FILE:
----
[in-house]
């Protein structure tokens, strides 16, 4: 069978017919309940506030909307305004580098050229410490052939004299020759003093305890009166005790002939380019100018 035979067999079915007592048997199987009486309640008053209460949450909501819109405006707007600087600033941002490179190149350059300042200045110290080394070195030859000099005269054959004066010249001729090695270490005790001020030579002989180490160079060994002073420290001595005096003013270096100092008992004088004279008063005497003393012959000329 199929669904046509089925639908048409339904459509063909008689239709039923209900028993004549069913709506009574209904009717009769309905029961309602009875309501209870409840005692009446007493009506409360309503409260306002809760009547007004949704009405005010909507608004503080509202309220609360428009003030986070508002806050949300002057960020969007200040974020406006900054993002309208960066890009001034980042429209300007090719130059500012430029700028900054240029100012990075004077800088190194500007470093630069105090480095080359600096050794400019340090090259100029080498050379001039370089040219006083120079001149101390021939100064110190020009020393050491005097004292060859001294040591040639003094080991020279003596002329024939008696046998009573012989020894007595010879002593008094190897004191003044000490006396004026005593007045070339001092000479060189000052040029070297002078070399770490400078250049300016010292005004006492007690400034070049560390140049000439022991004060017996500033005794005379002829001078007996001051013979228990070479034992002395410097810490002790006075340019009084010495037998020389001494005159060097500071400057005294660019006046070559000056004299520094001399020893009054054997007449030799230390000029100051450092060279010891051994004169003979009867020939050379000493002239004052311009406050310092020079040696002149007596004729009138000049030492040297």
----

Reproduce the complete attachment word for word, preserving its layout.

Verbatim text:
[in-house]
């Protein structure tokens, strides 16, 4: 069978017919309940506030909307305004580098050229410490052939004299020759003093305890009166005790002939380019100018 035979067999079915007592048997199987009486309640008053209460949450909501819109405006707007600087600033941002490179190149350059300042200045110290080394070195030859000099005269054959004066010249001729090695270490005790001020030579002989180490160079060994002073420290001595005096003013270096100092008992004088004279008063005497003393012959000329 199929669904046509089925639908048409339904459509063909008689239709039923209900028993004549069913709506009574209904009717009769309905029961309602009875309501209870409840005692009446007493009506409360309503409260306002809760009547007004949704009405005010909507608004503080509202309220609360428009003030986070508002806050949300002057960020969007200040974020406006900054993002309208960066890009001034980042429209300007090719130059500012430029700028900054240029100012990075004077800088190194500007470093630069105090480095080359600096050794400019340090090259100029080498050379001039370089040219006083120079001149101390021939100064110190020009020393050491005097004292060859001294040591040639003094080991020279003596002329024939008696046998009573012989020894007595010879002593008094190897004191003044000490006396004026005593007045070339001092000479060189000052040029070297002078070399770490400078250049300016010292005004006492007690400034070049560390140049000439022991004060017996500033005794005379002829001078007996001051013979228990070479034992002395410097810490002790006075340019009084010495037998020389001494005159060097500071400057005294660019006046070559000056004299520094001399020893009054054997007449030799230390000029100051450092060279010891051994004169003979009867020939050379000493002239004052311009406050310092020079040696002149007596004729009138000049030492040297």